|Call to Prayer in Ordinary Time|
|Written by Deborah Hollifield|
"Be prepared. You're up against far more than you can handle on your own...God's Word is an indispensable weapon. In the same way, prayer is essential in this ongoing warfare. Pray hard and long. Pray for your brothers and sisters. Keep your eyes open..." Ephesians 6:13-18 (The Message)
Following the sweet fellowship of Advent and Christmas, the intimacies and mysteries of Lent, the joys of the Easter season and the promise of Pentecost, the summer months present us with a bit of a disconnect. The liturgical among us call it "Ordinary Time" – there is no special spiritual focus, no particular ecclesial celebrations to anticipate or prepare for. Without the "white noise" of church activities to draw our attention away from the cares of the world, Ordinary Time allows The Troubles of the World to grow louder in the background and disturb our peace.
Ordinary Time is its own kind of revelation: not the revelation of Incarnation or Resurrection or new birth, but the revelation of why we need such things at all from the hand of God. Ordinary Time emerges out of the mists that mark the borders of Easter and shows itself on the other side of Pentecost's flames, spanning the days to the next Advent.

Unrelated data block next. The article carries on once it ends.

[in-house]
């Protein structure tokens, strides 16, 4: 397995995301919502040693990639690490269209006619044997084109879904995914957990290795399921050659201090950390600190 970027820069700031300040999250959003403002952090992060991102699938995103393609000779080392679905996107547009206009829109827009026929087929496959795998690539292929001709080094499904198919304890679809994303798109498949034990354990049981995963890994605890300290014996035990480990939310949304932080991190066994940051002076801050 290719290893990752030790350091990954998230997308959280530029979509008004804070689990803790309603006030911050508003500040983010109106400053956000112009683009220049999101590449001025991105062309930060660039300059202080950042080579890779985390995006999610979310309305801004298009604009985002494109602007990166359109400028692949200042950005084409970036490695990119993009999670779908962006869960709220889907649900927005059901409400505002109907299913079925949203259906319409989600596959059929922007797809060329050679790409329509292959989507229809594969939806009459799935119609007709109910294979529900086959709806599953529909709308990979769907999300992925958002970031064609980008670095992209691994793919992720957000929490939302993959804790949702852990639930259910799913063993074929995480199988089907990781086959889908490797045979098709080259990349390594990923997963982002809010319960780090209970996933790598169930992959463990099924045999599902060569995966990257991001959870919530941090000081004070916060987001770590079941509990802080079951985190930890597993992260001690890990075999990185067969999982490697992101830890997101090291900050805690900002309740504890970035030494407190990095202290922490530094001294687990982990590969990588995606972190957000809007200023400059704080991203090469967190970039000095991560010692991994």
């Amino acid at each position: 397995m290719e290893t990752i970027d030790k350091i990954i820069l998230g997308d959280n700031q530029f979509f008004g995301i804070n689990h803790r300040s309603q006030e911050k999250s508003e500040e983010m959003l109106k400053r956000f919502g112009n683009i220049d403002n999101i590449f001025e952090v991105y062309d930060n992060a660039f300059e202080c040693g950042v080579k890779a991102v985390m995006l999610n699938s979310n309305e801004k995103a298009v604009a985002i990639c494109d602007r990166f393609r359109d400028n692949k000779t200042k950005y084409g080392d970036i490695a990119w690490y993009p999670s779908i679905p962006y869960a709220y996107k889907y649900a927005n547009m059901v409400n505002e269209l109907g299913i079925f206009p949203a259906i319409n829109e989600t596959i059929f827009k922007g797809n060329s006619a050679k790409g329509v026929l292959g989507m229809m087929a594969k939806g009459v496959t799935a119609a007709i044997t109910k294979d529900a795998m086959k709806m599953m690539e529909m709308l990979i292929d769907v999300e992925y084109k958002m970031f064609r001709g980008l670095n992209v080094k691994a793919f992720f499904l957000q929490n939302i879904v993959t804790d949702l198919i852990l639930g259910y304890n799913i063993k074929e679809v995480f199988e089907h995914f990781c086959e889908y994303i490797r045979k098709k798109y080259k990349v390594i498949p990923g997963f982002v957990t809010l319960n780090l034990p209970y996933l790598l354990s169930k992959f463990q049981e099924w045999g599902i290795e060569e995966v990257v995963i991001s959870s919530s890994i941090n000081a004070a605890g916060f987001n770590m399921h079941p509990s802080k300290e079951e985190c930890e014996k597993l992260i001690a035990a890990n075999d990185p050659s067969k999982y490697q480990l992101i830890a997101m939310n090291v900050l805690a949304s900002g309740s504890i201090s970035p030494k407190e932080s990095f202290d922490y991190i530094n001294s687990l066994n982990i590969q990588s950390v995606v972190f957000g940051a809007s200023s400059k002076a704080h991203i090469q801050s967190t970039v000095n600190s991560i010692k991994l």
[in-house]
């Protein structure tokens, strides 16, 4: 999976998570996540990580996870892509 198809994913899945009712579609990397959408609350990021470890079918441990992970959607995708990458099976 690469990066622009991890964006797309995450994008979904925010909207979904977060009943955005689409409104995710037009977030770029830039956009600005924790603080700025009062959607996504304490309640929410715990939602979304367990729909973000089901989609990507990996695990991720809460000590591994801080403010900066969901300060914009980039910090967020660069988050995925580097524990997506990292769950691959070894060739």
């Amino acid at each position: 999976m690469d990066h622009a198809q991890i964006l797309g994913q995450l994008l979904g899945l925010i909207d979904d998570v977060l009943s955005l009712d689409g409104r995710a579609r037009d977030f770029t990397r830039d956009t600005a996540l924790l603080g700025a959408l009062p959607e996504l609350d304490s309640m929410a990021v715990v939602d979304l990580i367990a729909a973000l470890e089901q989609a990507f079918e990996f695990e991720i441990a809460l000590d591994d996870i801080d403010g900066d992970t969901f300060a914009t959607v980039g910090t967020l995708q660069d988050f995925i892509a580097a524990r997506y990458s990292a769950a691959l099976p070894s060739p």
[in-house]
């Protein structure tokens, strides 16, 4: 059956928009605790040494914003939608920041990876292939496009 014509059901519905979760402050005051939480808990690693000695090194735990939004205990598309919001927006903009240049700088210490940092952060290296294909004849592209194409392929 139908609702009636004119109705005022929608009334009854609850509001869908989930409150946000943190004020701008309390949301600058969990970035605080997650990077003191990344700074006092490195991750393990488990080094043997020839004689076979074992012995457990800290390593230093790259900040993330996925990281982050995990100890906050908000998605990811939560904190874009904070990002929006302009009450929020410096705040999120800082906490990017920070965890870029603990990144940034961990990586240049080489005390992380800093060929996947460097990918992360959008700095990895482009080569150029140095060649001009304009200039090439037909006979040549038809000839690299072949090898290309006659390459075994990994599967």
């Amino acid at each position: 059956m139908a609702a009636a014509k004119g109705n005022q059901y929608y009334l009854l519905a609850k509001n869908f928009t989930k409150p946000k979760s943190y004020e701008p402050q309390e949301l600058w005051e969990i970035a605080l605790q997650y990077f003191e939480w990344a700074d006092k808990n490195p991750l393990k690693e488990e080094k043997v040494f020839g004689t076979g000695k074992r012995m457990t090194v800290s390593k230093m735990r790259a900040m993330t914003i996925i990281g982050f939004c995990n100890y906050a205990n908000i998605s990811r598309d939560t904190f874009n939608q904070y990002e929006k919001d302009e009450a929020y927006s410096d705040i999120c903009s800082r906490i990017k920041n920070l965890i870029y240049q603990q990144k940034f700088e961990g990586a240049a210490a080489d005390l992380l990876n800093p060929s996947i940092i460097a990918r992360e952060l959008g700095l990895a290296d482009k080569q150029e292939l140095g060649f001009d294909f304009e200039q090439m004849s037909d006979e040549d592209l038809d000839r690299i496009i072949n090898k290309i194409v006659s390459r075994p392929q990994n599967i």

There are people and institutions for whom Ordinary Time is a metaphor for existence plagued by confusion, fraught with suffering, littered with the lonely, the weak and the cast off. In a single Ordinary Day the ships of nations shudder in rough waters with no steady hand at the helm; their people wander homeless and often unwelcome in strange lands; the treasure of their youth are caught in the briar patch of cultural chaos; nascent persons are threatened in the womb; the weak are pushed aside; the wisdom of gray heads is laughed off.
It is into this world of Ordinary Time that God's Holy People are launched by the winds of Pentecost to undertake extraordinary work: to establish a bridgehead – a defensible foothold - to be expanded as more troops join the force to push back the darkness. In the world of Ordinary Time we are called to stand – on our knees by our beds, in our prayer closets, on our morning walks, at the dinner table, in our cars at stop lights, in our churches – and speak short prayers, long prayers, desperate prayers and breath prayers of the promises of God's grace, mercy and deliverance into the lives of those whose only and all-sufficient Advocate is God. Thank you for standing with us.
Deborah Hollifield is a teaching elder in the PC(USA) serving as Interim Pastor at First Presbyterian Church in Newton, KS. She is a member of PPL's Board of Directors.